Thursday, February 23, 2012

Electric Guitar Preamplifier Circuit based TL071

guitar pickup

Right here is definitely the circuit of a electric guitar preamplifier circuit based TL071 that would accept any common guitar pickup. It's also versatile in that it has two signal outputs.

A common illustration of working with a pickup attached to a guitar headstock is shown in above image. The pickup unit contains a transducer on one end and also a jack on the other end. The jack can be plugged right into a guitar preamplifier circuit and then to a power amplifier system.

The pickup unit captures mechanical vibrations, generally from stringed instruments for example guitar or violin, and converts them into an electrical signal, which could then be amplified by an audio amplifier unit. It is most often mounted on the body of the music instrument, but may also be attached to the bridge, neck, pickguard or headstock.

Electric Guitar Preamplifier Circuit based TL071

The primary part of this preamplifier circuit shown in above circuit diagram is a single-transistor common-emitter amplifier with degenerative feedback in the emitter and a boot-strapped bias divider to safe optimum input impedance. Using the component values shown right here, the input impedance is higher than 50 kilo-ohms and the peak output voltage is about 2V RMS. Master-level-control potensiometer VR1 needs to be fine-tuned for minimal distortion.

The input from guitar pickup is fed to this preamplifier at J1 terminal. The signal is buffered and processed by the op-amp circuit wired close to IC TL071 (IC1). Set the gain utilizing preset VR2. The circuit has a master and a slave control. RCA socket J2 is the master signal output socket and socket J3 is the slave.

It really is considerably better to take the signal from J2 as the input to the audio power amplifier system or sound mixer. Output signals from J3 can be utilized to drive a regular headphone amplifier. Working with potensiometer VR3, set the slave output signal level at J3.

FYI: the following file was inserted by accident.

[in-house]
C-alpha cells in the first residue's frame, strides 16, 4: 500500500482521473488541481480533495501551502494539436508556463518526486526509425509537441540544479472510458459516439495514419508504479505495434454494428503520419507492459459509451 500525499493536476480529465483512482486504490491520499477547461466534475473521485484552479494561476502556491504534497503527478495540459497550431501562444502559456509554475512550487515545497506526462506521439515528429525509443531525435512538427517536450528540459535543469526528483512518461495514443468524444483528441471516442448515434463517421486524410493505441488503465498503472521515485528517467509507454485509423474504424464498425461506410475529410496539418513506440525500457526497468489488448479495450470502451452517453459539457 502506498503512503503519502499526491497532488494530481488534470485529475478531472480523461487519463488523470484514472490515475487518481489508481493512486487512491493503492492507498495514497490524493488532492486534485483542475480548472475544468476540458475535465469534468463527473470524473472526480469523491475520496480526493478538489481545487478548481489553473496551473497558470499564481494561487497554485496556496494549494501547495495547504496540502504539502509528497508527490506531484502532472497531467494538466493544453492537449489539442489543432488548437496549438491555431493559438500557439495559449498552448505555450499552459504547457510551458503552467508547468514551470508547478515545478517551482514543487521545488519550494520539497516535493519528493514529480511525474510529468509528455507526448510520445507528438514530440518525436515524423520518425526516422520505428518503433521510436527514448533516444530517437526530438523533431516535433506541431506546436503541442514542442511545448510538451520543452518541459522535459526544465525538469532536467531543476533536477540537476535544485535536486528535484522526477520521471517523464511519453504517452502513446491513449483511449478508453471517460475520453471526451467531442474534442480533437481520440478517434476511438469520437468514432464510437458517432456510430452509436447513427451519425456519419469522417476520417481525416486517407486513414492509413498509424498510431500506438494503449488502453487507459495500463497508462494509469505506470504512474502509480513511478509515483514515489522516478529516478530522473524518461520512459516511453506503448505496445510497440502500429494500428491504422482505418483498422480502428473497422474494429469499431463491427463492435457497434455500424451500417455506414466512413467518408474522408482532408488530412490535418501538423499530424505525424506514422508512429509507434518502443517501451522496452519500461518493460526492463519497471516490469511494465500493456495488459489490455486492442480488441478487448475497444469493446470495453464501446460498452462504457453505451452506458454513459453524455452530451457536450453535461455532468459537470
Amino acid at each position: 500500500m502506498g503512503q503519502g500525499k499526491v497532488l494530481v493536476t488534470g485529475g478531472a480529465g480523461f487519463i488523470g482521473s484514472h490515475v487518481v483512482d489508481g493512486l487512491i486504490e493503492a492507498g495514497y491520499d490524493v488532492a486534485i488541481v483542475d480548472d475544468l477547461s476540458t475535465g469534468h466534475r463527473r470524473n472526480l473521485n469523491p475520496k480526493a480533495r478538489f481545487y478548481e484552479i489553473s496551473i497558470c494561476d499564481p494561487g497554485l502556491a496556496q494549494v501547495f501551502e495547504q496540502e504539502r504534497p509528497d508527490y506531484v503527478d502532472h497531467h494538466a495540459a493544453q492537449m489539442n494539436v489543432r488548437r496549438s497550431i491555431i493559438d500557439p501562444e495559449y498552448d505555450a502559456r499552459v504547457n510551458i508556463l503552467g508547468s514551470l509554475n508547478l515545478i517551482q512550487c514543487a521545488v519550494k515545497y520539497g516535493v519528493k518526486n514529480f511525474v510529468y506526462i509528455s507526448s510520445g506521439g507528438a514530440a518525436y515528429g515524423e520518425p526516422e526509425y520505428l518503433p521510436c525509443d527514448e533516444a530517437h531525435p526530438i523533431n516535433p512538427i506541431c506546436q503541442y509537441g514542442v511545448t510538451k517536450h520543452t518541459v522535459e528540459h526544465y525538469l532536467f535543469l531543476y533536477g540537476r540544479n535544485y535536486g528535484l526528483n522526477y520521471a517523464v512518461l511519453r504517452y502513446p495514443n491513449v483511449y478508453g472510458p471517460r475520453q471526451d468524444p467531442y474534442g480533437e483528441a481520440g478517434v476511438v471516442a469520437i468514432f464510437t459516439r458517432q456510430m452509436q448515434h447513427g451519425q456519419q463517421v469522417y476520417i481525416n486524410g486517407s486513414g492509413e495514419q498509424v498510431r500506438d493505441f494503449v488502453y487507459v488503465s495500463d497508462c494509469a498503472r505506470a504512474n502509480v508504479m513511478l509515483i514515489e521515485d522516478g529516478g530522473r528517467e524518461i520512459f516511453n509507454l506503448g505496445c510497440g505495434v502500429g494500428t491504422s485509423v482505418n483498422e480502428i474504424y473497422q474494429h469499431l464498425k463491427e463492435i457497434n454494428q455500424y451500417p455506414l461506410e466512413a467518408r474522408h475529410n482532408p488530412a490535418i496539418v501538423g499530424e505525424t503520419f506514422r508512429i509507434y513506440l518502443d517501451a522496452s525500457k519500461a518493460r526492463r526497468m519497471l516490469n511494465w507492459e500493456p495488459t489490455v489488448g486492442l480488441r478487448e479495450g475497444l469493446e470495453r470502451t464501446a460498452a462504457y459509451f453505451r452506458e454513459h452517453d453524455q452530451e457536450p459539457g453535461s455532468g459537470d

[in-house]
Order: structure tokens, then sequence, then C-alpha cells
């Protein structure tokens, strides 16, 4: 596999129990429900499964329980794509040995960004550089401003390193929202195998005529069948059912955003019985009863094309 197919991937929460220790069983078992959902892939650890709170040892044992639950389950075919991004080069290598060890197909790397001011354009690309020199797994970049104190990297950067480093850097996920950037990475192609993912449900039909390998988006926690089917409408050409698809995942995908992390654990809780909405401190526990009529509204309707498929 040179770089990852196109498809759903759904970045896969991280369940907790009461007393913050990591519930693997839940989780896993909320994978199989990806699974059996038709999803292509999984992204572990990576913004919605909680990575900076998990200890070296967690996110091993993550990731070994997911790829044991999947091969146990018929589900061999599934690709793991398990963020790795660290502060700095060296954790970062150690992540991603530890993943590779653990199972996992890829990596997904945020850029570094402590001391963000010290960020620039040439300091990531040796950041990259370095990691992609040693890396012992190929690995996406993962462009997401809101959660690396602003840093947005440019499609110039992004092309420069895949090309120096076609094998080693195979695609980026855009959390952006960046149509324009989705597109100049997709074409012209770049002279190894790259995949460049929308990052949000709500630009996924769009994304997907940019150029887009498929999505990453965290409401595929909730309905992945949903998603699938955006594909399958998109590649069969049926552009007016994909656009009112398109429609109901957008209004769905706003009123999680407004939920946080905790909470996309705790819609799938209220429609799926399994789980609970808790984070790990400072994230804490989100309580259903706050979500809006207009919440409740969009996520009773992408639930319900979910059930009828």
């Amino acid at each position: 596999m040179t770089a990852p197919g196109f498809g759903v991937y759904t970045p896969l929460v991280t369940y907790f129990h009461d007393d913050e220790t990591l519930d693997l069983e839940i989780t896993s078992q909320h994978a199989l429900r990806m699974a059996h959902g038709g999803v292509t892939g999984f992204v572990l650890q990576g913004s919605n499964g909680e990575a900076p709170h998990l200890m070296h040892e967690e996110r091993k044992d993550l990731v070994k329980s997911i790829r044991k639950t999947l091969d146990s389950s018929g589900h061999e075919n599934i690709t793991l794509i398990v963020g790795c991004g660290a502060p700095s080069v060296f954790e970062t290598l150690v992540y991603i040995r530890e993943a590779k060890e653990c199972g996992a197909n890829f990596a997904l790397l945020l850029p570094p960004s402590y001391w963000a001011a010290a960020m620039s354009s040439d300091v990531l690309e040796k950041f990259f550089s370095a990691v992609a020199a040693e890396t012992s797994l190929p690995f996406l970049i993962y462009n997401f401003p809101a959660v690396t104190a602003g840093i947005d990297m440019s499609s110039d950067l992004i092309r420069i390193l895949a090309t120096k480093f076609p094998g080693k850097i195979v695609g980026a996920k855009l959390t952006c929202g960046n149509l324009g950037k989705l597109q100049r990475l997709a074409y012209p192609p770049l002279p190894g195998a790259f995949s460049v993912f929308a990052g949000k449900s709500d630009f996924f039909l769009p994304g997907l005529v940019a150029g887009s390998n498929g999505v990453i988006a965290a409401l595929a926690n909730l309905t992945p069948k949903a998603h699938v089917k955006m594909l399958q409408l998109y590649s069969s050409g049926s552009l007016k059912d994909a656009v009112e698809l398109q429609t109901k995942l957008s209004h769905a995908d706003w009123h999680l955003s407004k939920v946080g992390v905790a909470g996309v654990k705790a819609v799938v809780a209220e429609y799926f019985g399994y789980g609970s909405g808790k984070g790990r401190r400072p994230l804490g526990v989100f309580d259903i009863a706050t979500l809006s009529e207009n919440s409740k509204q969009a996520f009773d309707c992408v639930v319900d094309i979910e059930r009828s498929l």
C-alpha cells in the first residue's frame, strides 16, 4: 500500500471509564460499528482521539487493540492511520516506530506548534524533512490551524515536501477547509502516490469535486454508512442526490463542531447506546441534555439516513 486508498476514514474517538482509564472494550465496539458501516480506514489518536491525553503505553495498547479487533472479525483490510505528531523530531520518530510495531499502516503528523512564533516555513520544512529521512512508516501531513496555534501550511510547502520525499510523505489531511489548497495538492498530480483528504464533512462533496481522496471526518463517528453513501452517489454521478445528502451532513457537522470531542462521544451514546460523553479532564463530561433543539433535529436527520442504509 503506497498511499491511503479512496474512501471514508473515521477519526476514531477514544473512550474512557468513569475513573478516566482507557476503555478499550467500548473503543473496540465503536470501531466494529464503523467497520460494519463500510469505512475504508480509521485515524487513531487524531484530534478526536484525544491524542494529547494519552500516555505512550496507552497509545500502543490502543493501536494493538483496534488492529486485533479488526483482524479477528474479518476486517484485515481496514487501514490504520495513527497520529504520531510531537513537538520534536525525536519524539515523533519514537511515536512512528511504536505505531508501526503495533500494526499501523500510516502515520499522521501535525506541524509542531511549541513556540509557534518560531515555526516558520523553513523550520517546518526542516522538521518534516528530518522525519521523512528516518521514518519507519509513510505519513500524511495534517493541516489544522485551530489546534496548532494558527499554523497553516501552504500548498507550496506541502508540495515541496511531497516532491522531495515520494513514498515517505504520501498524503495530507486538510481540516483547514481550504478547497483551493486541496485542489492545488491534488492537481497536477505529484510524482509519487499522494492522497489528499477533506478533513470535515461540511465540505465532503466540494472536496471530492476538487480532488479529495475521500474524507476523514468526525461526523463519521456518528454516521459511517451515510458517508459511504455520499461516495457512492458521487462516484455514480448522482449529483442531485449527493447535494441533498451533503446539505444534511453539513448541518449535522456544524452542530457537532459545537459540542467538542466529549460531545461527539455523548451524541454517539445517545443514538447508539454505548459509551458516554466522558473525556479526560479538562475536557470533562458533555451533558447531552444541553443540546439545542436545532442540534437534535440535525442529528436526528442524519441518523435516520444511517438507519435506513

Assemble the circuit inside a metallic case. VR1 and VR3 ought to preferably be the types with metal enclosures. To avoid hum, ground the case and the enclosures. A well-regulated 9V DC power supply is important for this circuit. Even so, a standard 9V alkaline manganese battery may also be put into use to power the circuit. Switch S1 is a power-on/off switch.

Electric guitar preamplifier circuit based TL071, source: EFY Magz

About Audio Amplifier
An audio amplifier is an electronic amplifier that amplifies low-power audio signals (signals composed primarily of frequencies between 20 - 20 000 Hz, the human range of hearing) to a level suitable for driving loudspeakers and is the final stage in a typical audio playback chain.

The preceding stages in such a chain are low power audio amplifiers which perform tasks like pre-amplification, equalization, tone control, mixing/effects, or audio sources like record players, CD players, and cassette players. Most audio amplifiers require these low-level inputs to adhere to line levels.

While the input signal to an audio amplifier may measure only a few hundred microwatts, its output may be tens, hundreds, or thousands of watts. More explanation about power audio amplifier can be found at

This is a video tutorial about how to a very simple audio amplifier based on the LM386 amplifier chip. It can be built for less than $20 (or might be less than $8 in some countries) and used to amplify any low level audio signal including a guitar, bass or mp3 player.

Watch the video:

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